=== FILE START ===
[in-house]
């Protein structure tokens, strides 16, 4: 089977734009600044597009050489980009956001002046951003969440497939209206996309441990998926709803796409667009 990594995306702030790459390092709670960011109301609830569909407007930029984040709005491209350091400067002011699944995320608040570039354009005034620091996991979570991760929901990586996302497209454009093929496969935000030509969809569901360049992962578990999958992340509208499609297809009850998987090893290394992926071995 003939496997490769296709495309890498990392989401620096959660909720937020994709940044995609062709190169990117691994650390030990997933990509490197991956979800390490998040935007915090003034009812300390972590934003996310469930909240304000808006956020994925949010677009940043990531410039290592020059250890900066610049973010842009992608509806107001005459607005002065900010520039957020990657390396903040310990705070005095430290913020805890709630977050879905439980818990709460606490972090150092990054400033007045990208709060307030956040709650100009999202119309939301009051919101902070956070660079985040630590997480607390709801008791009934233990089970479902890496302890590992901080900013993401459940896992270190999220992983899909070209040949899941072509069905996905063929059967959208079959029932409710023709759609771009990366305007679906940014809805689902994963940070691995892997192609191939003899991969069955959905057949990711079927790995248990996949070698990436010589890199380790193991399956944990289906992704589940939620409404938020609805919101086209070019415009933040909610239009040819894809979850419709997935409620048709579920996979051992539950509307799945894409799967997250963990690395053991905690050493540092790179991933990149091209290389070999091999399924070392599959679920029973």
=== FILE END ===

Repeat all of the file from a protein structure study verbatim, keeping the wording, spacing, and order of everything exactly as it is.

[in-house]
């Protein structure tokens, strides 16, 4: 089977734009600044597009050489980009956001002046951003969440497939209206996309441990998926709803796409667009 990594995306702030790459390092709670960011109301609830569909407007930029984040709005491209350091400067002011699944995320608040570039354009005034620091996991979570991760929901990586996302497209454009093929496969935000030509969809569901360049992962578990999958992340509208499609297809009850998987090893290394992926071995 003939496997490769296709495309890498990392989401620096959660909720937020994709940044995609062709190169990117691994650390030990997933990509490197991956979800390490998040935007915090003034009812300390972590934003996310469930909240304000808006956020994925949010677009940043990531410039290592020059250890900066610049973010842009992608509806107001005459607005002065900010520039957020990657390396903040310990705070005095430290913020805890709630977050879905439980818990709460606490972090150092990054400033007045990208709060307030956040709650100009999202119309939301009051919101902070956070660079985040630590997480607390709801008791009934233990089970479902890496302890590992901080900013993401459940896992270190999220992983899909070209040949899941072509069905996905063929059967959208079959029932409710023709759609771009990366305007679906940014809805689902994963940070691995892997192609191939003899991969069955959905057949990711079927790995248990996949070698990436010589890199380790193991399956944990289906992704589940939620409404938020609805919101086209070019415009933040909610239009040819894809979850419709997935409620048709579920996979051992539950509307799945894409799967997250963990690395053991905690050493540092790179991933990149091209290389070999091999399924070392599959679920029973």